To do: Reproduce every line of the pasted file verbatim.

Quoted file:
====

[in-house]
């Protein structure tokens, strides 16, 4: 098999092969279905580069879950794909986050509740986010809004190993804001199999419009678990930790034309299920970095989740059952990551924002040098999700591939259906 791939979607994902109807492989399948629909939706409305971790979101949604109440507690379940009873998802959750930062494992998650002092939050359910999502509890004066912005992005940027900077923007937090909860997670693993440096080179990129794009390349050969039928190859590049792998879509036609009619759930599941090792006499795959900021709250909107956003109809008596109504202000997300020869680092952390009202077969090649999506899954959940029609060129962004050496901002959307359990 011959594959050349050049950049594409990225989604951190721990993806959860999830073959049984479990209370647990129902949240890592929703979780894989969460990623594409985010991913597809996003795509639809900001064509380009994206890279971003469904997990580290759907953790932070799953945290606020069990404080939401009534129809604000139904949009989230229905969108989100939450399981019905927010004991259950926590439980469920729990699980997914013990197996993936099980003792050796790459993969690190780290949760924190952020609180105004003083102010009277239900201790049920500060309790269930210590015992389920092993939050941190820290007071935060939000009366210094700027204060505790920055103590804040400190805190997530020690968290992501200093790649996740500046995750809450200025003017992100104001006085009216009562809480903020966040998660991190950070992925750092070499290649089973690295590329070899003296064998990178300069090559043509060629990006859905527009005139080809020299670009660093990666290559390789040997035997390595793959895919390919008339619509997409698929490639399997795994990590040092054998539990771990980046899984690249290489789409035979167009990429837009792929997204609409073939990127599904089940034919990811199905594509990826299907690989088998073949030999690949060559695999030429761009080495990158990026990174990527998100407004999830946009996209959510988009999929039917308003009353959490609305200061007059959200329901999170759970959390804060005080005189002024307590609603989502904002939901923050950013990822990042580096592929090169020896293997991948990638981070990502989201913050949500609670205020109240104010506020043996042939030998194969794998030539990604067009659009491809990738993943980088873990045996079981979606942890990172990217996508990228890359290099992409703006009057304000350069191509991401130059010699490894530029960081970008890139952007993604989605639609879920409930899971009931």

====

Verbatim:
[in-house]
């Protein structure tokens, strides 16, 4: 098999092969279905580069879950794909986050509740986010809004190993804001199999419009678990930790034309299920970095989740059952990551924002040098999700591939259906 791939979607994902109807492989399948629909939706409305971790979101949604109440507690379940009873998802959750930062494992998650002092939050359910999502509890004066912005992005940027900077923007937090909860997670693993440096080179990129794009390349050969039928190859590049792998879509036609009619759930599941090792006499795959900021709250909107956003109809008596109504202000997300020869680092952390009202077969090649999506899954959940029609060129962004050496901002959307359990 011959594959050349050049950049594409990225989604951190721990993806959860999830073959049984479990209370647990129902949240890592929703979780894989969460990623594409985010991913597809996003795509639809900001064509380009994206890279971003469904997990580290759907953790932070799953945290606020069990404080939401009534129809604000139904949009989230229905969108989100939450399981019905927010004991259950926590439980469920729990699980997914013990197996993936099980003792050796790459993969690190780290949760924190952020609180105004003083102010009277239900201790049920500060309790269930210590015992389920092993939050941190820290007071935060939000009366210094700027204060505790920055103590804040400190805190997530020690968290992501200093790649996740500046995750809450200025003017992100104001006085009216009562809480903020966040998660991190950070992925750092070499290649089973690295590329070899003296064998990178300069090559043509060629990006859905527009005139080809020299670009660093990666290559390789040997035997390595793959895919390919008339619509997409698929490639399997795994990590040092054998539990771990980046899984690249290489789409035979167009990429837009792929997204609409073939990127599904089940034919990811199905594509990826299907690989088998073949030999690949060559695999030429761009080495990158990026990174990527998100407004999830946009996209959510988009999929039917308003009353959490609305200061007059959200329901999170759970959390804060005080005189002024307590609603989502904002939901923050950013990822990042580096592929090169020896293997991948990638981070990502989201913050949500609670205020109240104010506020043996042939030998194969794998030539990604067009659009491809990738993943980088873990045996079981979606942890990172990217996508990228890359290099992409703006009057304000350069191509991401130059010699490894530029960081970008890139952007993604989605639609879920409930899971009931």